Senate Majority Leader Mitch McConnell spoke at his very first Tea Party rally Tuesday, the same day the Republican Party added a plank to its official platform calling for an amendment to the U.S. Constitution to ban all abortions, no exceptions, as well as a plank backing abstinence-only education. The Tea Party movement in 2009 and 2010 was supposed to make fiscal issues the most important issues and push social issues to the background. It has not. The new ads released Wednesday by the presidential campaigns and the parties focus on welfare, education, and Medicare. Couldn't the Medicare issue be considered a fiscal one, because it's about spending? No. It's Mitt Romney attacking President Obama for cutting Medicare spending.
In September 2010, The New York Times' Kate Zernike reported that Sen. John Cornyn, head of the National Republican Senatorial Committee, said the Tea Party would help the GOP by getting it to talk more about money and less about culture. "As I’ve traveled," Cornyn told The Times, "I’ve talked to a lot of folks who are basically independents who say: I’m fine with the Republicans as long as we’re talking about fiscal responsibility. Where I go off the reservation is when you talk about social issues." This week, Cornyn unsuccessfully pushed for Rep. Todd Akin to quit the Missouri Senate race after his "legitimate rape" comments. Akin pointed to his voting record, which on abortion is perfectly in line with the Republican Party.
Last fall, Republicans feared macho Rick Perry would reignite another culture war. But Perry's campaign failed, and conservative opposition to those old tropes weakened. Though Mitt Romney picked a running mate, Paul Ryan, more known for his budget plans than his social positions, on Tuesday, Ryan was more focused on feelings about shootin things and loving Jesus than on spreadsheets. "Remember this other time where [Obama] was caught on video saying, 'People like to cling to their guns and their religion?'" Ryan asked a Pennsylvania crowd, CBS News reports. "Hey, I'm a Catholic deer hunter. I am happy to be clinging to my guns and my religion!" Ryan added, "Remember the guy 'Joe the Plumber?' Remember when [Obama] said he wanted to spread the wealth around?" And who can blame him? "The crowd responded with enormous applause," CBS reports.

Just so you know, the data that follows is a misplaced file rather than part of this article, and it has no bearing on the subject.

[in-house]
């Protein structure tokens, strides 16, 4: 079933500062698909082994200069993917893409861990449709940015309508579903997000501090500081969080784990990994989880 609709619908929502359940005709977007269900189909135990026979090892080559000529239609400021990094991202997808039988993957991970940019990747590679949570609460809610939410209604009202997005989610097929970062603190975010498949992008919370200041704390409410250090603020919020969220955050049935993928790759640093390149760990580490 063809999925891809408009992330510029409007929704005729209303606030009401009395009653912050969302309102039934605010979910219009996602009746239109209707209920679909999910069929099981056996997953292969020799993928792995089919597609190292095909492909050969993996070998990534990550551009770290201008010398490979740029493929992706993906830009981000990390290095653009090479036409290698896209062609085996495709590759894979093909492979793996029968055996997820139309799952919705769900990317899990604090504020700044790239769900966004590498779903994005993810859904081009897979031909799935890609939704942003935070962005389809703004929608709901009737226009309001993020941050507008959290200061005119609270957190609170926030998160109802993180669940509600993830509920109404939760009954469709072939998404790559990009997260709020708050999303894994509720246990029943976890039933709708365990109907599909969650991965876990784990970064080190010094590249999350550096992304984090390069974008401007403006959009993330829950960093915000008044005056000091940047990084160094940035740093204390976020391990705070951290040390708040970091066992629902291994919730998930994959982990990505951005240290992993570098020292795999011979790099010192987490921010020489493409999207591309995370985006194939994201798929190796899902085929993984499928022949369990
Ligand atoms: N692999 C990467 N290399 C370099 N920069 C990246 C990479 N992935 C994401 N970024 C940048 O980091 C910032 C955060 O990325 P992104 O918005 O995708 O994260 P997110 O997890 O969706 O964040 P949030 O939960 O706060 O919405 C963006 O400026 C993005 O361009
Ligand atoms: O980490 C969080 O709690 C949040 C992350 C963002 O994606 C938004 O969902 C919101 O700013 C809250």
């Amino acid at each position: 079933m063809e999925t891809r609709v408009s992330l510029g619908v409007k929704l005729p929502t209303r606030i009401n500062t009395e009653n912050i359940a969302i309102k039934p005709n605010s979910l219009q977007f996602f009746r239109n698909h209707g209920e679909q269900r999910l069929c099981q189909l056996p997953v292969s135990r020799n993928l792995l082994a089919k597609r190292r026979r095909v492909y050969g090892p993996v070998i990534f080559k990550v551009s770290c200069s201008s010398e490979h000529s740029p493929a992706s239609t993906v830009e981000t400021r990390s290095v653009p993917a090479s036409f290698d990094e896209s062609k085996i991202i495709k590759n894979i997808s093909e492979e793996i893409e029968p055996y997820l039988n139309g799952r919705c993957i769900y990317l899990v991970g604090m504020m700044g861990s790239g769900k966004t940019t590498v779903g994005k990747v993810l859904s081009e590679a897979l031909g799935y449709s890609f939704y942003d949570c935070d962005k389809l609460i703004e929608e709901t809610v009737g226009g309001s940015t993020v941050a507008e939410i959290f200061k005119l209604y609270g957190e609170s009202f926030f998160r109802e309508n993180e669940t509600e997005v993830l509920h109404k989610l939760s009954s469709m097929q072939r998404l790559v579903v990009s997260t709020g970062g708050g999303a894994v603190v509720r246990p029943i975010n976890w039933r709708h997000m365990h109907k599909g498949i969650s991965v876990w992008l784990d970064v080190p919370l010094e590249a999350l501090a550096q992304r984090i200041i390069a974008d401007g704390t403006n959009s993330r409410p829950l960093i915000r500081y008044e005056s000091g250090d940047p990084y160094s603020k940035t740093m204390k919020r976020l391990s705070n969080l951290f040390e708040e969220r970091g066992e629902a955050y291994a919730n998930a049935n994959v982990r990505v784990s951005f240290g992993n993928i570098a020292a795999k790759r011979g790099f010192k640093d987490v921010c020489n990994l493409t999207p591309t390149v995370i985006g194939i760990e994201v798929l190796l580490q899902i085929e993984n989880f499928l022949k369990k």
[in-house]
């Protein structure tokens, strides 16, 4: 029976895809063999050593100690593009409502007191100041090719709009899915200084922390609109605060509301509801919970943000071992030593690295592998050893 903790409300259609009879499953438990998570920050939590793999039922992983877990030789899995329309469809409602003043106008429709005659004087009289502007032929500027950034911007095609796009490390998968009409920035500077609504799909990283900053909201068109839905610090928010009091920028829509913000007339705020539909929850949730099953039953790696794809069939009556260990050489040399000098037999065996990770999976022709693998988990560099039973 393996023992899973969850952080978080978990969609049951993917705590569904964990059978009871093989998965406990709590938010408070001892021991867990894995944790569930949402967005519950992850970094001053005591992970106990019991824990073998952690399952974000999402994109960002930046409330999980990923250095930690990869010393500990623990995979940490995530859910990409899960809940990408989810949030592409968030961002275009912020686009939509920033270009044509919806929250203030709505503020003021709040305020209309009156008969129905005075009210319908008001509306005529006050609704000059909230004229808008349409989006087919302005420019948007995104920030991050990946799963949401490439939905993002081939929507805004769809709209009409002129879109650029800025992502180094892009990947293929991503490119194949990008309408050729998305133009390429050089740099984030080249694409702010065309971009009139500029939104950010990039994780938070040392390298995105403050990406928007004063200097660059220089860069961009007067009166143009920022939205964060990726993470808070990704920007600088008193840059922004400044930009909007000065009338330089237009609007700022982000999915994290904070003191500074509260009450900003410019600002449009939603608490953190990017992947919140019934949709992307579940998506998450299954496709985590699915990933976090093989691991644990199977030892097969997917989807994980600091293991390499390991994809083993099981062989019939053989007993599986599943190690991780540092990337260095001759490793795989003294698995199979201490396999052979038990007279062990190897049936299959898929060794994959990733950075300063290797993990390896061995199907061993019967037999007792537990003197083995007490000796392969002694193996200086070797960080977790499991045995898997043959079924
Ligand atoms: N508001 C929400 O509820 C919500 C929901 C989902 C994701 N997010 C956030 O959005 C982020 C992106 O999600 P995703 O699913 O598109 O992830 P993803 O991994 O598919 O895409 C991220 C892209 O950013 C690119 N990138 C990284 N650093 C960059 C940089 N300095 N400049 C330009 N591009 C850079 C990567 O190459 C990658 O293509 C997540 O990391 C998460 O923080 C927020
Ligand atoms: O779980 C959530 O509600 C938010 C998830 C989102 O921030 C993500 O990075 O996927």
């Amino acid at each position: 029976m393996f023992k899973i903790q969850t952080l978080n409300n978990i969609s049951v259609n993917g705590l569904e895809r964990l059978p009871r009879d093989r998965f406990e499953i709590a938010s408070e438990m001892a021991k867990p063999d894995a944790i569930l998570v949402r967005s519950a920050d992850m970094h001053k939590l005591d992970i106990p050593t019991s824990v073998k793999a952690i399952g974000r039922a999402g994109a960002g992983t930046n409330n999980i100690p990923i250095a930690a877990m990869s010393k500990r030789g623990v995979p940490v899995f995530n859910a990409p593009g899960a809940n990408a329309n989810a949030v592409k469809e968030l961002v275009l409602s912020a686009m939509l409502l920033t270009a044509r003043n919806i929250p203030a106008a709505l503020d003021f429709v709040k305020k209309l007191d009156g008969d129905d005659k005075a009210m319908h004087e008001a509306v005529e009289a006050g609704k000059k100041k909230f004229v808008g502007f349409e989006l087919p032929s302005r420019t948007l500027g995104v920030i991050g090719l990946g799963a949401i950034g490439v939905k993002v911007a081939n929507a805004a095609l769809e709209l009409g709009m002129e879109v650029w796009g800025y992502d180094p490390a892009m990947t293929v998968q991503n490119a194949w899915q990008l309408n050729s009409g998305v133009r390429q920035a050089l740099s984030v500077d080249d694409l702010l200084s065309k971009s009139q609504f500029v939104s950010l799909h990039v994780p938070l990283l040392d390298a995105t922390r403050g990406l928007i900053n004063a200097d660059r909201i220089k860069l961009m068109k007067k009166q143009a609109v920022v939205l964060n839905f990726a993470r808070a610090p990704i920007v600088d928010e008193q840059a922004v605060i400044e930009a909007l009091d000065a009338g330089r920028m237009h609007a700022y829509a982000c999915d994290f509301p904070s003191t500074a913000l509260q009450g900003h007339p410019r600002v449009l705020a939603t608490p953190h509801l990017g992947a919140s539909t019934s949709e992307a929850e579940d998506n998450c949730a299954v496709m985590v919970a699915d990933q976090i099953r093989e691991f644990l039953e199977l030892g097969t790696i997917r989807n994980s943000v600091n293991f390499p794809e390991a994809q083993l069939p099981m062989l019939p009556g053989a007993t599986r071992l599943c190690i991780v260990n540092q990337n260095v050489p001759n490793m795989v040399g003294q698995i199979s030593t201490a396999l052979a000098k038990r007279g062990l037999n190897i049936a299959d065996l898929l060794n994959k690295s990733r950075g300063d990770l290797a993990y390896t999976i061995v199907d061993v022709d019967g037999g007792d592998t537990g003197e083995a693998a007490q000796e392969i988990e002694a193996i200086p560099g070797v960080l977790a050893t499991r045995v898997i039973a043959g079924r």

That would make sense. A 2011 study by Pew Research Center found that Tea Partiers "are much more likely than registered voters as a whole to say that their religion is the most important factor in determining their opinions on these social issues." Pew found that Tea Partiers are more likely to think abortion should always be illegal than voters as a whole by 17 percentage points. They're more likely to support gun rights by 27 percentage points. They are more likely to oppose gay marriage by 15 percentage points.
Naturally, a new video from the Republican National Committee suggests that if President Obama had been in office in the 1990s, he would have never passed welfare reform. Obama has a new TV ad saying smaller class sizes help children, and accusing Romney of backing Ryan's budget plan, which "could cut education by 20 percent." ("Could" because the claim is based on unspecified spending cuts in Ryan's plan.) Romney's new ad says the president supports "Taxing wheelchairs and pacemakers!"
"I think it shows the strength of the movement that we could organize a public event drawing a lot of attention, including that of the most powerful Republican in the country," Kentucky Tea Partier David Adams said of McConnell's first tea party, according to the Cincinnati Enquirer. If it's still powerful, its message is getting murky.
This article is from the archive of our partner The Wire.
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